By combining machine-integrated technology, cellular network connectivity, data transfer via wi-fi and a customisable, intuitive user interface, the Danfoss telematics solutions platform gives fleet owners visibility of how, when and where their equipment is used. Within the heavy equipment industry, the Danfoss platform is said to differentiate itself from others by providing a flexible and comprehensive suite of telematics performance – not just bits and pieces of capability – into an all-in-one system.

“Telematics data is only useful if it can be easily understood and managed,” said Marco Tacke, product marketing manager of telematics solutions at Danfoss Power Solutions. “The Danfoss Telematics Solutions experience is guided by the intelligent management of information that flows seamlessly to and from equipment, giving customers the opportunity to plug-and-perform rather than code-and-compile.”

One new product from Danfoss is the WS103 unit which features wireless CAN (controller area network) via wi-fi, seamless vehicle-to-vehicle networking and IT infrastructure, and TCP/UDP connections. User benefits are said to include eliminating the need for CAN cable on a machine, availability of wi-fi service tool connection and the ability to connect a WS103 unit to a WS403/503-equipped machine.

These benefits save time and money during service, development and production, and increase machine availability in areas without cellular coverage, as well as increasing functional safety during start-up, said Danfoss.

Meanwhile, Danfoss has released what it claimed was the industry’s first intelligent steering option with full safety integration.

The system incorporates both a steering and a safety controller into an electrohydraulic actuator, saving development resources and accelerating time to market for OEMs, according to the company.

The new system connects directly with GPS to allow automatic steering for a wide array of off-highway machinery for increased productivity.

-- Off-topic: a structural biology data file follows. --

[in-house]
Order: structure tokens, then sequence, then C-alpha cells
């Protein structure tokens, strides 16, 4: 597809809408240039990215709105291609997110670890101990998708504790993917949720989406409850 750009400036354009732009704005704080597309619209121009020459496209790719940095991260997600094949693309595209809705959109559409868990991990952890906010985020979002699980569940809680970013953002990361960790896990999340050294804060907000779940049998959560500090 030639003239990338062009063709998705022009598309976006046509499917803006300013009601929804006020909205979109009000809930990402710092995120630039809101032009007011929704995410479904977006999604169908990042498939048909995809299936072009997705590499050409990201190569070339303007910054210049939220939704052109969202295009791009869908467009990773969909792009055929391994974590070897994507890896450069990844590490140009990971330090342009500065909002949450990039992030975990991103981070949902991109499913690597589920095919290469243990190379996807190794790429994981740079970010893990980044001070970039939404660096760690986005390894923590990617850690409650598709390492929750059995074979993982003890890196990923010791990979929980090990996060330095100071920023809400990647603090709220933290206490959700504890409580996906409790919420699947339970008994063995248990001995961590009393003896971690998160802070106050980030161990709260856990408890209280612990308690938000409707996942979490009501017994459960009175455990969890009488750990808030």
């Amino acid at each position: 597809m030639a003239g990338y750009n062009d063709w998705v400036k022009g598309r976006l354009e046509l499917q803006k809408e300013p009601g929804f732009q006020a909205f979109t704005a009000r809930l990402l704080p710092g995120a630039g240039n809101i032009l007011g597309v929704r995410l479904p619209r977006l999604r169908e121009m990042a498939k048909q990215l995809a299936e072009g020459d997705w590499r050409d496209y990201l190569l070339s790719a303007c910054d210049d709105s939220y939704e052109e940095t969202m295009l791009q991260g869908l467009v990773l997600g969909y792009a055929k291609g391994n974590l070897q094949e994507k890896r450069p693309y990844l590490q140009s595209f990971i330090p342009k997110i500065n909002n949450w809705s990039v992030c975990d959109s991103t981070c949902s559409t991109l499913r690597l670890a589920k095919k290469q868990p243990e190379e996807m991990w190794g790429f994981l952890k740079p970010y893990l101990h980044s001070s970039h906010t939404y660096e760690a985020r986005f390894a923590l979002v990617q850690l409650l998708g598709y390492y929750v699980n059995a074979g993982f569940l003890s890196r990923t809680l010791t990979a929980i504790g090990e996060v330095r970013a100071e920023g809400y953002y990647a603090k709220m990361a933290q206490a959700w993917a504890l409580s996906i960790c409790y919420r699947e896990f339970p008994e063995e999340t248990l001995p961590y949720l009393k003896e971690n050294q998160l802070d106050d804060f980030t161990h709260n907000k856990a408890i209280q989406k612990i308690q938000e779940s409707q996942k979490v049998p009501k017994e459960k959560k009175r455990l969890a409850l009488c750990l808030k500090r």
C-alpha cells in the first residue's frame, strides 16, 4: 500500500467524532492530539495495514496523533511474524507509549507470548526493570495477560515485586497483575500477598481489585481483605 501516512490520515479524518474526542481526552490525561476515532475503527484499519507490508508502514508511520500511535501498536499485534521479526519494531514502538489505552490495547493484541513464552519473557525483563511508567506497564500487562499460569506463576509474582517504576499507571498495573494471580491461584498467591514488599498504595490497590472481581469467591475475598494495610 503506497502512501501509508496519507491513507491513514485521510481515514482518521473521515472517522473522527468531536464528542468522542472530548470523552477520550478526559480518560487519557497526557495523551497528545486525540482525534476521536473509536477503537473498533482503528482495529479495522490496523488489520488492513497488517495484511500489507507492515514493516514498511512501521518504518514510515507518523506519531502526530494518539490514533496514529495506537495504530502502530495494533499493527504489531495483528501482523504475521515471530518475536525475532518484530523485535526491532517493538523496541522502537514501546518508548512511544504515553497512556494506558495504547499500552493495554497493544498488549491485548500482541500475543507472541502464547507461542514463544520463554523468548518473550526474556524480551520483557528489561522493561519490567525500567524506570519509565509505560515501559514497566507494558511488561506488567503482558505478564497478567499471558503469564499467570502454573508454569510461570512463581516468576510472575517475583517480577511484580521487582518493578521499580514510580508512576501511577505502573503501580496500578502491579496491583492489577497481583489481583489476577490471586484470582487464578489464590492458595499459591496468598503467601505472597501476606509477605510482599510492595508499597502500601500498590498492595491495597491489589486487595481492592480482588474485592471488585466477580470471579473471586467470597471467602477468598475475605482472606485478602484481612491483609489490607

It also improves driver comfort with Quick Steering functionality, and enables joystick or mini-wheel steering for all applications.

Independent feedback

Japanese-based Komatsu is using a GNSS receiver, track slip detection and transmission control, and stroke sensing cylinders on its D61-PXi dozer. This means the user doesn’t have to take manual surveys as the feedback of data is independent.

Danish-based Telematics producer Trackunit is confident it will achieve its financial targets in 2015 and is pursuing product development with its new private equity backers behind it.

The company’s parent, M-Tec Holding Pandrup, was acquired this summer by Goldman Sachs Merchant Banking Division and GRO Capital.

The price of the deal was not disclosed but Construction Europe’s sister magazine International Rental News (IRN) understands it was around €100 million.

Trackunit founders Svend Hansen and Jesper Fjeldsø sold all shares in M-tec Holding and have no further link to the company. A new management structure is in place under the leadership of CEO Joergen Raguse who has more than 10 years’ experience in the organisation.

Track unit marketing manager Kristian Kjaergaard said the company expected the positive trend and growth in sales it saw in 2014 to continue.

He said, “In terms of licences we expect to double our sales compared to 2014 – totalling approximately 150,000 units worldwide by the end of 2015, with a stronger focus on machinery.

“For us the growth drivers are mainly a continuing increase in demand for machine telematics in existing segments in European countries and an impressive growth in sales to new markets such as North America.”

Kjaergaard said the company was continuously developing products and services. “In terms of hardware technology we have launched a new 3G tracker solution to match the development in cellular networks around the globe. Features such as multiple SIM-cards, ID-technology and CAN are other key elements.”

He said technology was likely to get more personalised in the future.

“The software platforms (online portal) is going to offer a more individualised and flexible presentation of machine data meaning you get exactly the information you need – anywhere. So personalisation will definitely play a role – as well as mobility where telematics runs on mobile devices such as tablets and mobile phones.”

He said this meant that the use of telematics among its customers expanded when more employees benefited from the services offered by the telematics providers – “both at the office on multiple levels and in-field”.

Meanwhile, Future Market Insights (FMI) has reported that the global OHV (off-highway vehicle) telematics market is projected to double in size from 2014 to 2020, as a result of expected growth in demand from the construction industry, as well as mining and industrial.

Stringent government rules for vehicle safety and navigation are further expected to drive growth in the market, FMI said. The market is expected to grow above the average rate when compared with global automotive production.

North America and Europe are the largest contributors in the global OHV telematics market. Asia Pacific is expected to register the highest CAGR (compound annual growth rate), thanks to high penetration rate of wireless technologies, increasing awareness, and changing government norms, said FMI.